Where the district judge in whose court the case was originally filed adopts as his own a three-judge court's determination that the claim was not "one which must be heard by a three-judge court" and that the relief sought was not warranted, an appeal lies to the Court of Appeals and not to this Court, and therefore the judgment is vacated and remanded to permit entry of a fresh decree from which a timely appeal may be taken to the Court of Appeals.
285 F. Supp. 85, vacated and remanded.
Willett Wilson, appellant, pro se.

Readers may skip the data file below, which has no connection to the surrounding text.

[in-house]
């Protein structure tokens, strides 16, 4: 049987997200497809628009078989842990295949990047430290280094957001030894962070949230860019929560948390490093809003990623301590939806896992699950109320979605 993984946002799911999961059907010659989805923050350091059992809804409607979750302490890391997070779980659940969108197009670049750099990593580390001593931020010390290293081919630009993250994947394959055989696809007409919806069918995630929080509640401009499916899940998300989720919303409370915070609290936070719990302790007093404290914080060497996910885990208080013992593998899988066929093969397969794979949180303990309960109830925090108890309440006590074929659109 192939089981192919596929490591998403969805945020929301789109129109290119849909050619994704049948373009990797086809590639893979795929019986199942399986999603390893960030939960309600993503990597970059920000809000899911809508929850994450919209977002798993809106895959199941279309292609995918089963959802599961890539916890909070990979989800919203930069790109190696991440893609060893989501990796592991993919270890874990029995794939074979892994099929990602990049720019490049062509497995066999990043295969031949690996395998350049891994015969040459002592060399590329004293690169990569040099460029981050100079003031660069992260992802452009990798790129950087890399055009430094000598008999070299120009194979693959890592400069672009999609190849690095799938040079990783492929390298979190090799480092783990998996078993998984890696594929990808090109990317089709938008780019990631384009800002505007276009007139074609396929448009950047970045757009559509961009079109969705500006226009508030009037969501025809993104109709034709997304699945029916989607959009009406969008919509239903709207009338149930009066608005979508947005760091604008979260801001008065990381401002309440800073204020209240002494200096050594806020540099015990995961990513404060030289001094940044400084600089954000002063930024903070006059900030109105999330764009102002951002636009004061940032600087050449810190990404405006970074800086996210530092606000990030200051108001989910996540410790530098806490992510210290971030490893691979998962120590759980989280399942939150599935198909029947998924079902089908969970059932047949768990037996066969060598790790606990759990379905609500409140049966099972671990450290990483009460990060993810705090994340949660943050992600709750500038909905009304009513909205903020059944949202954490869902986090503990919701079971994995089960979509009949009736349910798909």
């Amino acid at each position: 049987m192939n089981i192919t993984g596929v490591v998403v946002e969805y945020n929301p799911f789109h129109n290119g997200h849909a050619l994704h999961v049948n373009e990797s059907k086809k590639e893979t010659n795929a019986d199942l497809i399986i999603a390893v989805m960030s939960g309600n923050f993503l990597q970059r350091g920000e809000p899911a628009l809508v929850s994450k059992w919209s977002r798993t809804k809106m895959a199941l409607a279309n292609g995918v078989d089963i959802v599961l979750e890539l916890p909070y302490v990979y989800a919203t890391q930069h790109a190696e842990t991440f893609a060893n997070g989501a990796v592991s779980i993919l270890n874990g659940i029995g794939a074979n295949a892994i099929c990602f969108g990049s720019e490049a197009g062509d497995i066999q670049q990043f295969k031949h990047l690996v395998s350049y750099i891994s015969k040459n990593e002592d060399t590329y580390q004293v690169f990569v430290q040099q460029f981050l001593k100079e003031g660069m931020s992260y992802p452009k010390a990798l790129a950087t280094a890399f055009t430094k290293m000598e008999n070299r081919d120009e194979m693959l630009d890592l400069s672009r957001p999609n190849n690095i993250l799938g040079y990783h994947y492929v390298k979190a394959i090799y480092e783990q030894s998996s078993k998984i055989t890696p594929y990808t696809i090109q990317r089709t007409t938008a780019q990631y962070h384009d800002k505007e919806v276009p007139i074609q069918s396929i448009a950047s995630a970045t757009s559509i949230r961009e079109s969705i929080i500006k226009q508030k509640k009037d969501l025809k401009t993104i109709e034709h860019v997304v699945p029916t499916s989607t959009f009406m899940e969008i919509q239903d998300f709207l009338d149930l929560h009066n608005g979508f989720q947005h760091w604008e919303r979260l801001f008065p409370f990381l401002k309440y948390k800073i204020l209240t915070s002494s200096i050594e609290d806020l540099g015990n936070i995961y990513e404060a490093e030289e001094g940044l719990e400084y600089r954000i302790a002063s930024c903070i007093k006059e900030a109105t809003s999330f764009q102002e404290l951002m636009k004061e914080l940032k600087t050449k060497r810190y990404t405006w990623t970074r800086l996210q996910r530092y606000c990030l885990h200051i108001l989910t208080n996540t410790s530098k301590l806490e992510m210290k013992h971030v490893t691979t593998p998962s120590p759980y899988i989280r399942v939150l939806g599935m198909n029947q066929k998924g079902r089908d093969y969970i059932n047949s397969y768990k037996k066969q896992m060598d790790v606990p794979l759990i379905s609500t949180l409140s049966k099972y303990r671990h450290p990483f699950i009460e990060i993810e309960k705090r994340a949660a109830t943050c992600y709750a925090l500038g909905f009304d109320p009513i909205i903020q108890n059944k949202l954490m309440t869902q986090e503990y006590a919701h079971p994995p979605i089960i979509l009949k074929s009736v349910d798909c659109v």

A three-judge federal court, convened pursuant to 28 U.S.C. 2281, determined that plaintiff's claim was not "one which must be heard by a three-judge court." 285 F. Supp. 85, 87. It also ruled that the relief sought by plaintiff was not warranted. The district judge in whose court the case was originally filed adopted the action of the court as his own. The resulting situation is similar, we think, to that which results when a single judge declines to convene a three-judge court and denies relief: an appeal lies to the appropriate United States Court of Appeals, and not to this Court. Schackman v. Arnebergh, 387 U.S. 427 . It does not appear from the record that a protective appeal was lodged in the Court of Appeals, and the time to do so may have expired. Therefore, we vacate the judgment below and remand the case to the District Court so that it may enter a fresh decree from which a timely appeal may be taken to the Court of Appeals. Utility Comm'n v. Pennsylvania R. Co., 382 U.S. 281, 282 .